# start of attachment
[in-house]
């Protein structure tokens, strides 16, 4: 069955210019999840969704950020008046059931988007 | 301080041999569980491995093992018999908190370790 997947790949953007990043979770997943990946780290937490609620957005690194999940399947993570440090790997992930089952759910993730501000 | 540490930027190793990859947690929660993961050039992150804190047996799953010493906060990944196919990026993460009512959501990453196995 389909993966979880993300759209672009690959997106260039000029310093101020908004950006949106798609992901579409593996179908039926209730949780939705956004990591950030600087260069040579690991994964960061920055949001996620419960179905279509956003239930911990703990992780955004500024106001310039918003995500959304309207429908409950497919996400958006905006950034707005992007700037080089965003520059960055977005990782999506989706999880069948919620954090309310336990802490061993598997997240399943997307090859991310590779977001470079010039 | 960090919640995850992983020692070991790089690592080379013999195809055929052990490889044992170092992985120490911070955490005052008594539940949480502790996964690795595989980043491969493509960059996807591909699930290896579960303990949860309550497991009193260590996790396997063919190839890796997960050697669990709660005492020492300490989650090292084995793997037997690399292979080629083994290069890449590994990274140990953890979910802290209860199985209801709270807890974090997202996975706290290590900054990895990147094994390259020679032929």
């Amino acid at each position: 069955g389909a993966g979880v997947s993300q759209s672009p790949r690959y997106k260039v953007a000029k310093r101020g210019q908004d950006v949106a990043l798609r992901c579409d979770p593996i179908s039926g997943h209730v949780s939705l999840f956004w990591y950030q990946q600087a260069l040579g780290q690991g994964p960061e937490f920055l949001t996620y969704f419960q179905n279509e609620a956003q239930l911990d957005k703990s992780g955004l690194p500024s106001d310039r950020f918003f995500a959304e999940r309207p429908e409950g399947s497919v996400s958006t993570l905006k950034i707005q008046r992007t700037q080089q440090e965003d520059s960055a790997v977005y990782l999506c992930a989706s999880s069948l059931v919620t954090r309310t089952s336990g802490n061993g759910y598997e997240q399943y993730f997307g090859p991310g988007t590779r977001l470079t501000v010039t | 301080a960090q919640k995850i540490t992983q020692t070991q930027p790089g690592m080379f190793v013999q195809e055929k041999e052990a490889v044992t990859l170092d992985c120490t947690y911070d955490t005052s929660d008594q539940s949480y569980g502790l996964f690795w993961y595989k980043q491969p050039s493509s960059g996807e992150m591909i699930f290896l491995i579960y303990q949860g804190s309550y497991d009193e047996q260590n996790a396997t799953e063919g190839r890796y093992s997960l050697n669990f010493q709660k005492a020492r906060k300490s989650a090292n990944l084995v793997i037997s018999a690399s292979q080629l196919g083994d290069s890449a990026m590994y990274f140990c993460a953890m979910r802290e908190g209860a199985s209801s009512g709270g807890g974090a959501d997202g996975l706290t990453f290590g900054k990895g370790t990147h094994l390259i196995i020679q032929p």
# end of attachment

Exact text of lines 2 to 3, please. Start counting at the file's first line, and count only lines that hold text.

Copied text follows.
């Protein structure tokens, strides 16, 4: 069955210019999840969704950020008046059931988007 | 301080041999569980491995093992018999908190370790 997947790949953007990043979770997943990946780290937490609620957005690194999940399947993570440090790997992930089952759910993730501000 | 540490930027190793990859947690929660993961050039992150804190047996799953010493906060990944196919990026993460009512959501990453196995 389909993966979880993300759209672009690959997106260039000029310093101020908004950006949106798609992901579409593996179908039926209730949780939705956004990591950030600087260069040579690991994964960061920055949001996620419960179905279509956003239930911990703990992780955004500024106001310039918003995500959304309207429908409950497919996400958006905006950034707005992007700037080089965003520059960055977005990782999506989706999880069948919620954090309310336990802490061993598997997240399943997307090859991310590779977001470079010039 | 960090919640995850992983020692070991790089690592080379013999195809055929052990490889044992170092992985120490911070955490005052008594539940949480502790996964690795595989980043491969493509960059996807591909699930290896579960303990949860309550497991009193260590996790396997063919190839890796997960050697669990709660005492020492300490989650090292084995793997037997690399292979080629083994290069890449590994990274140990953890979910802290209860199985209801709270807890974090997202996975706290290590900054990895990147094994390259020679032929």
């Amino acid at each position: 069955g389909a993966g979880v997947s993300q759209s672009p790949r690959y997106k260039v953007a000029k310093r101020g210019q908004d950006v949106a990043l798609r992901c579409d979770p593996i179908s039926g997943h209730v949780s939705l999840f956004w990591y950030q990946q600087a260069l040579g780290q690991g994964p960061e937490f920055l949001t996620y969704f419960q179905n279509e609620a956003q239930l911990d957005k703990s992780g955004l690194p500024s106001d310039r950020f918003f995500a959304e999940r309207p429908e409950g399947s497919v996400s958006t993570l905006k950034i707005q008046r992007t700037q080089q440090e965003d520059s960055a790997v977005y990782l999506c992930a989706s999880s069948l059931v919620t954090r309310t089952s336990g802490n061993g759910y598997e997240q399943y993730f997307g090859p991310g988007t590779r977001l470079t501000v010039t | 301080a960090q919640k995850i540490t992983q020692t070991q930027p790089g690592m080379f190793v013999q195809e055929k041999e052990a490889v044992t990859l170092d992985c120490t947690y911070d955490t005052s929660d008594q539940s949480y569980g502790l996964f690795w993961y595989k980043q491969p050039s493509s960059g996807e992150m591909i699930f290896l491995i579960y303990q949860g804190s309550y497991d009193e047996q260590n996790a396997t799953e063919g190839r890796y093992s997960l050697n669990f010493q709660k005492a020492r906060k300490s989650a090292n990944l084995v793997i037997s018999a690399s292979q080629l196919g083994d290069s890449a990026m590994y990274f140990c993460a953890m979910r802290e908190g209860a199985s209801s009512g709270g807890g974090a959501d997202g996975l706290t990453f290590g900054k990895g370790t990147h094994l390259i196995i020679q032929p």